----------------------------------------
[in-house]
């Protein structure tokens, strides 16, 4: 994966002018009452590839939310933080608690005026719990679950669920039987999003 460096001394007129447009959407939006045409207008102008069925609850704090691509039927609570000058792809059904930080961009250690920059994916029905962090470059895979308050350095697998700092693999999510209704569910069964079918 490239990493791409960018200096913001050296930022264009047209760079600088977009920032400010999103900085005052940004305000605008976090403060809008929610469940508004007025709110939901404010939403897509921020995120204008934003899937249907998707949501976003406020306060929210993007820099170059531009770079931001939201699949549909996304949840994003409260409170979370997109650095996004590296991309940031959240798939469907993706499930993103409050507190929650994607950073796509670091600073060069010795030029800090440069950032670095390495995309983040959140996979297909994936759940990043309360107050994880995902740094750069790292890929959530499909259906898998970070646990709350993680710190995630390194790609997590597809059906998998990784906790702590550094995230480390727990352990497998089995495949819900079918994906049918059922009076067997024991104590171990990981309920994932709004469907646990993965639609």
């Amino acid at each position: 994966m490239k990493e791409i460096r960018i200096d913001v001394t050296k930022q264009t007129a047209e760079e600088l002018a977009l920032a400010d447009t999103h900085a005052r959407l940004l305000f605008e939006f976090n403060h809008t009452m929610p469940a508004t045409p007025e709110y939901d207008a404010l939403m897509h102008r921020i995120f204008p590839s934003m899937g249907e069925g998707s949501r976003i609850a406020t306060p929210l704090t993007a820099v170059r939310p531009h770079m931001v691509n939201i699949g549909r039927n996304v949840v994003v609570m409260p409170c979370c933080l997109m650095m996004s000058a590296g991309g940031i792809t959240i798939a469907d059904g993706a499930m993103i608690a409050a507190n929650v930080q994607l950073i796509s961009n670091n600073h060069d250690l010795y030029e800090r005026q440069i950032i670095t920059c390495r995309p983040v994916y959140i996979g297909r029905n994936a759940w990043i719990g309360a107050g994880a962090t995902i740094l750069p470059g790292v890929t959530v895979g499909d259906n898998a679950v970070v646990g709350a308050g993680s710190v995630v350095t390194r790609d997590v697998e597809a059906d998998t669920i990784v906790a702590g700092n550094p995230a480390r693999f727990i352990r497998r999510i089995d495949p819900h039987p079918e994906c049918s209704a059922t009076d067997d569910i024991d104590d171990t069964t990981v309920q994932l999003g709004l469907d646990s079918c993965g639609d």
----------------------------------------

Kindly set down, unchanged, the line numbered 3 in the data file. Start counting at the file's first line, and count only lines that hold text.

């Amino acid at each position: 994966m490239k990493e791409i460096r960018i200096d913001v001394t050296k930022q264009t007129a047209e760079e600088l002018a977009l920032a400010d447009t999103h900085a005052r959407l940004l305000f605008e939006f976090n403060h809008t009452m929610p469940a508004t045409p007025e709110y939901d207008a404010l939403m897509h102008r921020i995120f204008p590839s934003m899937g249907e069925g998707s949501r976003i609850a406020t306060p929210l704090t993007a820099v170059r939310p531009h770079m931001v691509n939201i699949g549909r039927n996304v949840v994003v609570m409260p409170c979370c933080l997109m650095m996004s000058a590296g991309g940031i792809t959240i798939a469907d059904g993706a499930m993103i608690a409050a507190n929650v930080q994607l950073i796509s961009n670091n600073h060069d250690l010795y030029e800090r005026q440069i950032i670095t920059c390495r995309p983040v994916y959140i996979g297909r029905n994936a759940w990043i719990g309360a107050g994880a962090t995902i740094l750069p470059g790292v890929t959530v895979g499909d259906n898998a679950v970070v646990g709350a308050g993680s710190v995630v350095t390194r790609d997590v697998e597809a059906d998998t669920i990784v906790a702590g700092n550094p995230a480390r693999f727990i352990r497998r999510i089995d495949p819900h039987p079918e994906c049918s209704a059922t009076d067997d569910i024991d104590d171990t069964t990981v309920q994932l999003g709004l469907d646990s079918c993965g639609d």